"So I just started doing it as an exercise, and that's probably one of the scenes that I wrote first in the movie ... working from the middle. But I wrote that years and years ago. [I] didn't really know who these people were, so I just started discovering who they were by what their answers would be."

On working with Joaquin Phoenix on his character's physicality

"Kind of early on, Joaquin let me know that actually his shoulder — I think from birth, he has kind of a messy shoulder. And he's probably spent a lot of time trying to hide it or stand up straight so that he can twist his body around. He said, 'Do you think it'd be alright if I do this?' And I said, 'Sure, great.'

"But a couple days into the film, he was feeling more comfortable and just kept sliding into this skin, that he was doing these movements that were so incredible. I just didn't want to jinx anything and say, 'What are you doing?' or 'What's going on?' You're in the middle of make-believe — you don't want to break the spell. You just want to watch him do whatever he's doing.

"I have my own theories about it, because [Phoenix's character] puts his hands on his hips — sort of stuff about his kidneys being torn up from the war. Maybe something happened. Maybe it's just easier. Maybe it's comfortable for him to reach back and hold his kidneys and help him stand. But then again, yeah, there's always that thing — the way someone holds himself is an extension of what's going [on] with them on the inside. And I buy that too, for sure."

On the war stories that inspired scenes in the film

"One of the stories in the film comes from Jason Robards, who famously fought in the war, was in the Navy. ... I worked with him on Magnolia. And he told me the story of coming back. I don't remember what boat he was on, but he was coming back, and V-J Day was announced, and they'd run out of booze. And they broke into the torpedoes and drank booze [i.e, fuel] out of there. And the way he tells it, he woke up the next morning on the mast of the ship, and an inch either way he would have fallen to his death. And that story just stuck with me as a great story ... something to get into the film.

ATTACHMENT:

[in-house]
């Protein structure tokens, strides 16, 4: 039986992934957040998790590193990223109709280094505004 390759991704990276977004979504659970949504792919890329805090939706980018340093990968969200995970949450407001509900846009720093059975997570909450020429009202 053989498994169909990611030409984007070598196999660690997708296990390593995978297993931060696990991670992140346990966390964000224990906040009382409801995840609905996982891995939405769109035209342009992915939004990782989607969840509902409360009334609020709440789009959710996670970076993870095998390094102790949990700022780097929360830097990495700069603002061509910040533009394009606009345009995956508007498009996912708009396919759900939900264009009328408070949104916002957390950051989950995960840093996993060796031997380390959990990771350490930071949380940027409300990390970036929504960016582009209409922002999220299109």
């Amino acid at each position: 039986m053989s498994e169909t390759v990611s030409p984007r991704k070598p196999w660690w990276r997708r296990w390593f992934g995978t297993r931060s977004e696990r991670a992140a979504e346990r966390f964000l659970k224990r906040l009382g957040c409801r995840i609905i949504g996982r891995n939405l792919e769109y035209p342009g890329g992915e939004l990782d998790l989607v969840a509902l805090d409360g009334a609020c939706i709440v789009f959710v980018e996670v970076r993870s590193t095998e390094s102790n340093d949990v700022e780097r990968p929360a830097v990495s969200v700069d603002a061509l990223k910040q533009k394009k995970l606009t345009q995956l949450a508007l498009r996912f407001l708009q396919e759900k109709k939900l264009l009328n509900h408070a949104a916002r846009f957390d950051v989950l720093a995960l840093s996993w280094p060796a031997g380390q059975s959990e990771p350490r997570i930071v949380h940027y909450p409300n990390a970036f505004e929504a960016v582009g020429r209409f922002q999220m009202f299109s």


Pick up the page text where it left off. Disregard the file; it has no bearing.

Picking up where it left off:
"I think the idea with ethanol is, you put just a few drops and then squeeze as many coconuts or papaya or whatever you've taken back with you from the island; sort of 99 percent juice and maybe 1 percent ethanol. You'll get [a] pretty good buzz."

On shooting on 65mm film

"It's a different film, so it's a different feeling. It's really that simple, but ultimately ... you know a 35mm camera, they're small. I mean you can be as small as a little speaker that I'm looking at here, sort of no bigger than a laptop. Some of these cameras are teeny. And with 65mm cameras you are limited, because they're incredibly large, and they're loud, and you can't fling them around or put them on a Steadicam. You can put them on your shoulder if have a really good chiropractor or masseuse.

"So they're limiting in that way, but that was good for us. We were trying to be straightforward and simple and old-fashioned. And loud — they're very loud. You can hear bzzzzzzz."

On loving the ocean

"I remember as a kid going to Pearl Harbor, and they have that monument you can go to, and it made such an impression on me. You sort of look down into the water. You see fishes moving around, and you have to think about what happened there and all those bodies ... and all these kinds of things that have gone in that water. It's a thought that always sticks with me when I do go into the ocean when I go swimming — all that's happened and all that's beneath the surface, and things coming and going. I don't know — it gets you in a good place of thinking about things in a wider way."